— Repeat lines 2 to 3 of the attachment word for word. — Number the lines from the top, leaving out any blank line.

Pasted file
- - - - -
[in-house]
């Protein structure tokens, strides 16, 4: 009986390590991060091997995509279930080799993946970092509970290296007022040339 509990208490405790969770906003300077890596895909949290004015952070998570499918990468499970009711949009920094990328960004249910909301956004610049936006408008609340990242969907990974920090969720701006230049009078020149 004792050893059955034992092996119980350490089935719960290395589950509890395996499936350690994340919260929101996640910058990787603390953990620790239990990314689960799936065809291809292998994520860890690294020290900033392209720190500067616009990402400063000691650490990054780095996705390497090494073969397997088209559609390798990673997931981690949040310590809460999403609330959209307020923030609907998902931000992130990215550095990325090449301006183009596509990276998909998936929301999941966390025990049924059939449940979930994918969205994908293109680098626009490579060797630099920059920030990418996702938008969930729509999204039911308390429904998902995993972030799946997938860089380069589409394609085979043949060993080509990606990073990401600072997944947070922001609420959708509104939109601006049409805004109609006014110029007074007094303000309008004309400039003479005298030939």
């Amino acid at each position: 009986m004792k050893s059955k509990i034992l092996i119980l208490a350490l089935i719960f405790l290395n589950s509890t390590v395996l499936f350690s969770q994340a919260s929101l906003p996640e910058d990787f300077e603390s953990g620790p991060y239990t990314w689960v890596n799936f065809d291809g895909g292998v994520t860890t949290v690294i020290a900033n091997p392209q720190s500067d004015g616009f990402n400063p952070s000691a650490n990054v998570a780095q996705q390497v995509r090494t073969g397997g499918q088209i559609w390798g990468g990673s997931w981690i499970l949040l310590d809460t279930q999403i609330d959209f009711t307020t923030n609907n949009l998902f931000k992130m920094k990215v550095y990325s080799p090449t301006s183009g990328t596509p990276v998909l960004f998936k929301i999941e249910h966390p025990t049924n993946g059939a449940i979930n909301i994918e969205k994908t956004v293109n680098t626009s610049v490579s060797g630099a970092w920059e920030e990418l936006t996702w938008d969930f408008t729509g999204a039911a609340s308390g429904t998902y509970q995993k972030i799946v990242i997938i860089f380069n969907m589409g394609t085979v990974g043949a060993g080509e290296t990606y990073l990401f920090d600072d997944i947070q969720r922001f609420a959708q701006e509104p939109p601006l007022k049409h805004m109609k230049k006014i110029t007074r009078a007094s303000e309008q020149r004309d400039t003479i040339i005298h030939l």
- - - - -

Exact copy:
């Protein structure tokens, strides 16, 4: 009986390590991060091997995509279930080799993946970092509970290296007022040339 509990208490405790969770906003300077890596895909949290004015952070998570499918990468499970009711949009920094990328960004249910909301956004610049936006408008609340990242969907990974920090969720701006230049009078020149 004792050893059955034992092996119980350490089935719960290395589950509890395996499936350690994340919260929101996640910058990787603390953990620790239990990314689960799936065809291809292998994520860890690294020290900033392209720190500067616009990402400063000691650490990054780095996705390497090494073969397997088209559609390798990673997931981690949040310590809460999403609330959209307020923030609907998902931000992130990215550095990325090449301006183009596509990276998909998936929301999941966390025990049924059939449940979930994918969205994908293109680098626009490579060797630099920059920030990418996702938008969930729509999204039911308390429904998902995993972030799946997938860089380069589409394609085979043949060993080509990606990073990401600072997944947070922001609420959708509104939109601006049409805004109609006014110029007074007094303000309008004309400039003479005298030939």
């Amino acid at each position: 009986m004792k050893s059955k509990i034992l092996i119980l208490a350490l089935i719960f405790l290395n589950s509890t390590v395996l499936f350690s969770q994340a919260s929101l906003p996640e910058d990787f300077e603390s953990g620790p991060y239990t990314w689960v890596n799936f065809d291809g895909g292998v994520t860890t949290v690294i020290a900033n091997p392209q720190s500067d004015g616009f990402n400063p952070s000691a650490n990054v998570a780095q996705q390497v995509r090494t073969g397997g499918q088209i559609w390798g990468g990673s997931w981690i499970l949040l310590d809460t279930q999403i609330d959209f009711t307020t923030n609907n949009l998902f931000k992130m920094k990215v550095y990325s080799p090449t301006s183009g990328t596509p990276v998909l960004f998936k929301i999941e249910h966390p025990t049924n993946g059939a449940i979930n909301i994918e969205k994908t956004v293109n680098t626009s610049v490579s060797g630099a970092w920059e920030e990418l936006t996702w938008d969930f408008t729509g999204a039911a609340s308390g429904t998902y509970q995993k972030i799946v990242i997938i860089f380069n969907m589409g394609t085979v990974g043949a060993g080509e290296t990606y990073l990401f920090d600072d997944i947070q969720r922001f609420a959708q701006e509104p939109p601006l007022k049409h805004m109609k230049k006014i110029t007074r009078a007094s303000e309008q020149r004309d400039t003479i040339i005298h030939l």